Two people close to us (both women not yet fifty) had surgery yesterday for cancer; both surgeries went well, as far as we know, but it was stressful all around, of course, and everyone involved is still anxious.

Then today, a good friend (just my age) died. We’ve known she was terminal for some time, and yet it still doesn’t seem real, especially since the pandemic meant that even though she lived just around the corner, I haven’t been able to go and visit her the last several months.

Valerie, I can’t quite believe I won’t get to talk to you again. That time we went out for wine, and we talked for hours, and at the end of it you asked if maybe I should go get tested for ADD? I owe you for that, querida. You were such a light in this world.


(I don’t seem to have any good photos of us, or even of just her. I guess we were too busy talking to stop and take photos. Here is one when she and her family came over for board game night, which of course also came with potluck and lots of food. Here are two more, from Tired Moms’ Night Out meals. We would have eaten so many more meals together, if we’d only had time.)

Post from her husband, Rodrigo:

My First Seamless Repeat

My first seamless repeat, that I’m planning to enter in Spoonflower’s artistic vision contest. (It’s a little last-minute, because I have to enter by 3 p.m. EDT today, but if you have any suggested edits before then, please let me know!)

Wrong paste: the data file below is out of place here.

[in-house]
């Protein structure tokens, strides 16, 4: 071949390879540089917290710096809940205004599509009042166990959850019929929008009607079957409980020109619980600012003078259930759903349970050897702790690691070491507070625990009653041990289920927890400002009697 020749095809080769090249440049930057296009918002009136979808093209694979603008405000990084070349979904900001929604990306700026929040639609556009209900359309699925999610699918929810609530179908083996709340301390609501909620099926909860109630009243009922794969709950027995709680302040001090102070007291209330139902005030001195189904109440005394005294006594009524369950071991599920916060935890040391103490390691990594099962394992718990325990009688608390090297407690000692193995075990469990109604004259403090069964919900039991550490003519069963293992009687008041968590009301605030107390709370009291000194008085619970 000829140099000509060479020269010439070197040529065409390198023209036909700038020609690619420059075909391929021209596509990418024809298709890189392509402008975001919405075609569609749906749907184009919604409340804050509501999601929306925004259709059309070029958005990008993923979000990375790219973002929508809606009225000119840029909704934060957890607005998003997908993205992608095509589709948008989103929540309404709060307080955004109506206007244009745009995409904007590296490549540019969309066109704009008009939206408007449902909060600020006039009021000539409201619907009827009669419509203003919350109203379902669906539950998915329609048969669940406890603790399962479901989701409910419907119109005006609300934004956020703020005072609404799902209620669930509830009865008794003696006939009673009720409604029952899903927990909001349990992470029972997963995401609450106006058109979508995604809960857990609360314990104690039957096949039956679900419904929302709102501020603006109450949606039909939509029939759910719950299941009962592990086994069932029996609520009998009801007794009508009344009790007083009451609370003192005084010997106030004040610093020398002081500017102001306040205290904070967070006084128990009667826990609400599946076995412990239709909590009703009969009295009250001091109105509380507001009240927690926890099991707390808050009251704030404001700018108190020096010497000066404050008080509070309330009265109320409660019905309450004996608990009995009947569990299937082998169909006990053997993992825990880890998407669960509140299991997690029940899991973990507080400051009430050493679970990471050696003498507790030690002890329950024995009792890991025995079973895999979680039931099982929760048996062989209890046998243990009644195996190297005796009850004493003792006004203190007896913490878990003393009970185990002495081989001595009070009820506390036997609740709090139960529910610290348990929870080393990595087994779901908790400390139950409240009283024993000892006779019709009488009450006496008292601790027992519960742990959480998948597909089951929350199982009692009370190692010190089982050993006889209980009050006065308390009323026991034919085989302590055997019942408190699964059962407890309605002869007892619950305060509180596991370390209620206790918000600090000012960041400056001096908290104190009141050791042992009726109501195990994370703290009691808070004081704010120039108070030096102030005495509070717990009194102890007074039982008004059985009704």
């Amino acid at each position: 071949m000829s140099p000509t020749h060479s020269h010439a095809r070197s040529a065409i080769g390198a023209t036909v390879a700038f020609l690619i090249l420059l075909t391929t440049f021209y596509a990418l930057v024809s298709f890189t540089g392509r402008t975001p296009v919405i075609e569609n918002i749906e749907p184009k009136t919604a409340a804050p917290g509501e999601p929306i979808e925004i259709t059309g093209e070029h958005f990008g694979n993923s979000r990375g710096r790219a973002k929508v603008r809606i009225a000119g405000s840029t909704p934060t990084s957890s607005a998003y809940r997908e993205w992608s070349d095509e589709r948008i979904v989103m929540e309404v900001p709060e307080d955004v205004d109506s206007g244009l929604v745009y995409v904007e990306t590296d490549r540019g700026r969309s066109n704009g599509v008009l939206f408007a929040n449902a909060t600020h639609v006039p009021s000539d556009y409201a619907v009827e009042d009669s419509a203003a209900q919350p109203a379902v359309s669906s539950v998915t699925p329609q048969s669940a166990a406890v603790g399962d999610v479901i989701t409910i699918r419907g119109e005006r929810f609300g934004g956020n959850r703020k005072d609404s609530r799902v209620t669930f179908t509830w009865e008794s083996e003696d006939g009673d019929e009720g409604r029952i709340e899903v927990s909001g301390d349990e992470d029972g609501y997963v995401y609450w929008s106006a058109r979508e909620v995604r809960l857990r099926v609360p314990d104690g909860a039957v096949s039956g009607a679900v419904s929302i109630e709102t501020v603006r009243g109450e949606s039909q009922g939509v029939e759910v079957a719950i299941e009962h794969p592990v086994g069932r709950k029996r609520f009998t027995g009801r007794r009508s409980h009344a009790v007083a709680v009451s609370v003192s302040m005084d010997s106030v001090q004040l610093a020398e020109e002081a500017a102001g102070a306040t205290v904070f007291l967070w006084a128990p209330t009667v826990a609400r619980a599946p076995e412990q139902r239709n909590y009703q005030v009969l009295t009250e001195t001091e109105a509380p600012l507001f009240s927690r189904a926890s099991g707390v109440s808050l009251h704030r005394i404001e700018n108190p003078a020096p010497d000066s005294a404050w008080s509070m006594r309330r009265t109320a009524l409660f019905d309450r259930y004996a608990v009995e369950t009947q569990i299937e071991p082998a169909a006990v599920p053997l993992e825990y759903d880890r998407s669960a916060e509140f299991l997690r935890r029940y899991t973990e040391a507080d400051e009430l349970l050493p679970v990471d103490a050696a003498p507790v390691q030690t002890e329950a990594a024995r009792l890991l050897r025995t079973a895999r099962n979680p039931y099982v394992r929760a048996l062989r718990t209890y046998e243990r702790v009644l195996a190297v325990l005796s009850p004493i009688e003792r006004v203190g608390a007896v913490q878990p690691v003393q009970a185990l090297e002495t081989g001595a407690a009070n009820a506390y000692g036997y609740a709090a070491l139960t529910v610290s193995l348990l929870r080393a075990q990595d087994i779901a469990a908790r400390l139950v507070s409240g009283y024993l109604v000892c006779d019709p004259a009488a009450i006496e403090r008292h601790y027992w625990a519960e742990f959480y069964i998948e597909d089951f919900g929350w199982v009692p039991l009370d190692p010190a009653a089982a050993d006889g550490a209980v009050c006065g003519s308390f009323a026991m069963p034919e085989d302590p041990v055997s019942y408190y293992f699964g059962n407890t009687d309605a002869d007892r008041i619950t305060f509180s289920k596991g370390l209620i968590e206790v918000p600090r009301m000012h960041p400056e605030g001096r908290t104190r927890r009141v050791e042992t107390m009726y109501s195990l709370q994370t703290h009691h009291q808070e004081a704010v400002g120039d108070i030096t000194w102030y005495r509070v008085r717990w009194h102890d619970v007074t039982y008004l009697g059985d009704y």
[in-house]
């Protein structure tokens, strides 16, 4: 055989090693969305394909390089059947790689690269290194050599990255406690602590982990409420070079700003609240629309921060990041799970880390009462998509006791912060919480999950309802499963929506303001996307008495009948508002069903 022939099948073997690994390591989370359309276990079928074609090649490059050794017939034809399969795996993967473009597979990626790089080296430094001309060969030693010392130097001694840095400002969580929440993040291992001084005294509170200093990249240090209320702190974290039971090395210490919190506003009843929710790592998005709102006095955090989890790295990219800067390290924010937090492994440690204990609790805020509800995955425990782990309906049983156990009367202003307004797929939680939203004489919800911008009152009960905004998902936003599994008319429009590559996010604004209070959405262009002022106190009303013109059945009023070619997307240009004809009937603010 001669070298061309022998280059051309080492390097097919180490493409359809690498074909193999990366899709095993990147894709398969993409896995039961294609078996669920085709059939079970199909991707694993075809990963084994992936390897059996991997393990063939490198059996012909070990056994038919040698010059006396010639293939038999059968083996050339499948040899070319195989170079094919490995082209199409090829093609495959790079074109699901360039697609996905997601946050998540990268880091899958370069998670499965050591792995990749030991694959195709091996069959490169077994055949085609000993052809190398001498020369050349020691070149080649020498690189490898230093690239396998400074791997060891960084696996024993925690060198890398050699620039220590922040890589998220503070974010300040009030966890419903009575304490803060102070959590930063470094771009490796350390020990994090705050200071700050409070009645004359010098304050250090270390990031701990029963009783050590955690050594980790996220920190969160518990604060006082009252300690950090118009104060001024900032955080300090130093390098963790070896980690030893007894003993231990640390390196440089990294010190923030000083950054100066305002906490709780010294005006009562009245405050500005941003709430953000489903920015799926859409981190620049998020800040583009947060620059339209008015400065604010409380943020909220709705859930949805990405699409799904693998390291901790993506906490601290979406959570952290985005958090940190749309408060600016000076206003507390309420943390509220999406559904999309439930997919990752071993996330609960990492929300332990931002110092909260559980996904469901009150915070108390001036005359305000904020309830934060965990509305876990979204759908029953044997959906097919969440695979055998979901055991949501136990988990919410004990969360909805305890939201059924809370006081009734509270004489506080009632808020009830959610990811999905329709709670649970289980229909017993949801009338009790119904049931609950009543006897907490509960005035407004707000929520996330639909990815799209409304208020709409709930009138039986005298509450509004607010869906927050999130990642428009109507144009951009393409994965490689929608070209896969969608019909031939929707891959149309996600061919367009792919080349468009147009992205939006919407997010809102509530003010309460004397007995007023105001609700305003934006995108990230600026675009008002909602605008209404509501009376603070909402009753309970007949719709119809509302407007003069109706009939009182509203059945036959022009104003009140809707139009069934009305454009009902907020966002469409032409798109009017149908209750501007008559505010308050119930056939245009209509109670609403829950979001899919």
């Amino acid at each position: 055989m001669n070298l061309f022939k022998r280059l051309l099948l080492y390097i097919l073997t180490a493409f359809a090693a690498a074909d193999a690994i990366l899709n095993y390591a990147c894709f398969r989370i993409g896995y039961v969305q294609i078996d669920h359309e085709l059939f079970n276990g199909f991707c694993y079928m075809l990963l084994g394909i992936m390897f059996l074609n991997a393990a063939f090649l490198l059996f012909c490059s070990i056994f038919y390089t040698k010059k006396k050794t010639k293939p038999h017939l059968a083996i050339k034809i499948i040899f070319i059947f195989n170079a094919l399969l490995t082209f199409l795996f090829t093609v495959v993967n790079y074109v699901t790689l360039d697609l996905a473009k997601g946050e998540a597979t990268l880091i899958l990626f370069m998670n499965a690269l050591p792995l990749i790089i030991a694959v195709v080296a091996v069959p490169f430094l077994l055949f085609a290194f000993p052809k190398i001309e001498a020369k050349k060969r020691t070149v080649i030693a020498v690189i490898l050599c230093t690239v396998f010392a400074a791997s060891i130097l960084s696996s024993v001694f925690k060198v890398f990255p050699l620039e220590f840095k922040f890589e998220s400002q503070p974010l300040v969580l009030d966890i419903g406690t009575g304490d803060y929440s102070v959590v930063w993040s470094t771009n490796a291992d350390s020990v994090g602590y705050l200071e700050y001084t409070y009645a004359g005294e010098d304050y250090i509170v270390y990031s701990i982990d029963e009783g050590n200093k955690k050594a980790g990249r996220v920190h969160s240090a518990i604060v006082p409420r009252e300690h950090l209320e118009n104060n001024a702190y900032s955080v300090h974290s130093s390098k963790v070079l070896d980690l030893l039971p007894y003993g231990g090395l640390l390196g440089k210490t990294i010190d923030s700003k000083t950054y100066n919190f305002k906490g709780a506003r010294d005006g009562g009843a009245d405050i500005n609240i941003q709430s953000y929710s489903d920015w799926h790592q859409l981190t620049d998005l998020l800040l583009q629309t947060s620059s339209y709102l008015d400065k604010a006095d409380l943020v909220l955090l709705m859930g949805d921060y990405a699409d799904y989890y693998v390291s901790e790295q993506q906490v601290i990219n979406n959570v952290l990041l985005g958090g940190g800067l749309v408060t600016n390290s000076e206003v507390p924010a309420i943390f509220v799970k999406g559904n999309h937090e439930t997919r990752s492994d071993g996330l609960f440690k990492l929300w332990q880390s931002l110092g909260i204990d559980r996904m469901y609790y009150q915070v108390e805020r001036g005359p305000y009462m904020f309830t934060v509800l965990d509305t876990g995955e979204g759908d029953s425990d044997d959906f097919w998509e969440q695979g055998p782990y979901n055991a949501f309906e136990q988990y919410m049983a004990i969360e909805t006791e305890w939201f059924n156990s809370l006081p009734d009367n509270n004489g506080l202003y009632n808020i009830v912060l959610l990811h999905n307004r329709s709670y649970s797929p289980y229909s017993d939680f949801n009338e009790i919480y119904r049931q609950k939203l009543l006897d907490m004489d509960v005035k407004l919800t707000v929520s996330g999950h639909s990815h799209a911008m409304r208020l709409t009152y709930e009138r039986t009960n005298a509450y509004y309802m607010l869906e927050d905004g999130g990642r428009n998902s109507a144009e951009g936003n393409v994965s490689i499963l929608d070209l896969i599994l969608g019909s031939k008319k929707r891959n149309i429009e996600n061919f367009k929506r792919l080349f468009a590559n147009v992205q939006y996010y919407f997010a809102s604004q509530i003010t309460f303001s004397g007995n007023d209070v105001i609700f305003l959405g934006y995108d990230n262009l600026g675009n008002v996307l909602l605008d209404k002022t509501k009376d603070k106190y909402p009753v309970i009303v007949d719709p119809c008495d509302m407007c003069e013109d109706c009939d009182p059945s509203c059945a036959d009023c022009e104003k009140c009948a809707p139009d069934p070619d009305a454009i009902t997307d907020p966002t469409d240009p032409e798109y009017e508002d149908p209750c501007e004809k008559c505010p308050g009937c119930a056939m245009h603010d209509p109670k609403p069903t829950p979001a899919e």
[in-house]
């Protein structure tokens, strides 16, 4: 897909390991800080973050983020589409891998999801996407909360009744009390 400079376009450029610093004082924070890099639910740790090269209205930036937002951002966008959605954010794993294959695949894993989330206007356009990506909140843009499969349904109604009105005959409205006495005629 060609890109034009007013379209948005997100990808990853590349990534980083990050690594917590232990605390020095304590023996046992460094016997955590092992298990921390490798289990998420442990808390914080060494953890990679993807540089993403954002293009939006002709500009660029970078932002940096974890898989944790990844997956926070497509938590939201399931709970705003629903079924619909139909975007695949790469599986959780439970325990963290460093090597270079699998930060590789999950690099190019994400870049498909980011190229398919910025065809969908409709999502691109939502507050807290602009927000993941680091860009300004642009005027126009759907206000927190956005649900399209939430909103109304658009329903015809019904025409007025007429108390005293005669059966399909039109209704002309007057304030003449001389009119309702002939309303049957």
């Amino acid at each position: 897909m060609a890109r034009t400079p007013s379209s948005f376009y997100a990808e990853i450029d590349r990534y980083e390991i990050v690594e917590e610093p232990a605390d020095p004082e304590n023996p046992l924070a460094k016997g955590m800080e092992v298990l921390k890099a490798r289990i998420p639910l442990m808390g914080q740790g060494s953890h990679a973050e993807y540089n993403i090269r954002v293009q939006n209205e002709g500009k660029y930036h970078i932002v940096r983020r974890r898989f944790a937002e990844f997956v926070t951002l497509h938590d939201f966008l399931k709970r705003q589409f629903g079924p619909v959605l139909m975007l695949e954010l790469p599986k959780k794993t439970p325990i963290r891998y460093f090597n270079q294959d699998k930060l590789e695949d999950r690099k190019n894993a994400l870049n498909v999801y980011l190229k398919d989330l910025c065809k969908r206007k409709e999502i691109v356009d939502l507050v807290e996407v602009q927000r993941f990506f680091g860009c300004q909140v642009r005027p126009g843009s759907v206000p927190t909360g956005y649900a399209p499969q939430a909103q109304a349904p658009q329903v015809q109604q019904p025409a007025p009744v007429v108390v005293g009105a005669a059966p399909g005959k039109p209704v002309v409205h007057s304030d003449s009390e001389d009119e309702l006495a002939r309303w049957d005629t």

I wasn’t sure what to do for such an open-ended topic, and I’m still such a novice artist that I’m not sure what my overall artistic vision is. But this design is pretty personal to me, so I think it works.

During the year I was being treated for breast cancer (I’m fine now), I ended up thinking a lot about my garden, and about how cancer cells grow, and how unbridled growth can sometimes be a bad thing.

I wrote a romance, Perennial, about a woman who’s just received a breast cancer diagnosis, and meets a handsome man in a flower shop; their relationship evolves over the course of her treatment, and while I was undergoing chemo, I worked on that book and made little sketches to go with it — some botanical, some cancer-related.